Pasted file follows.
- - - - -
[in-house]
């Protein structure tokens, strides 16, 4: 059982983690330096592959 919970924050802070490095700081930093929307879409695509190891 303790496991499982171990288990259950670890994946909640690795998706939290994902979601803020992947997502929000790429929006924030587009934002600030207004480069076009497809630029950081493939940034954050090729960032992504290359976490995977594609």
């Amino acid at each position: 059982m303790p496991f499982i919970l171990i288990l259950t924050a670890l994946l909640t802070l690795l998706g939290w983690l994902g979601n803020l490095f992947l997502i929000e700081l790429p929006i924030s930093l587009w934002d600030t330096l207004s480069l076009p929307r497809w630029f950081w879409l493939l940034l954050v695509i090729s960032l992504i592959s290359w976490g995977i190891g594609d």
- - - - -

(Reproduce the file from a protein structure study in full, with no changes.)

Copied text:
[in-house]
């Protein structure tokens, strides 16, 4: 059982983690330096592959 919970924050802070490095700081930093929307879409695509190891 303790496991499982171990288990259950670890994946909640690795998706939290994902979601803020992947997502929000790429929006924030587009934002600030207004480069076009497809630029950081493939940034954050090729960032992504290359976490995977594609």
């Amino acid at each position: 059982m303790p496991f499982i919970l171990i288990l259950t924050a670890l994946l909640t802070l690795l998706g939290w983690l994902g979601n803020l490095f992947l997502i929000e700081l790429p929006i924030s930093l587009w934002d600030t330096l207004s480069l076009p929307r497809w630029f950081w879409l493939l940034l954050v695509i090729s960032l992504i592959s290359w976490g995977i190891g594609d």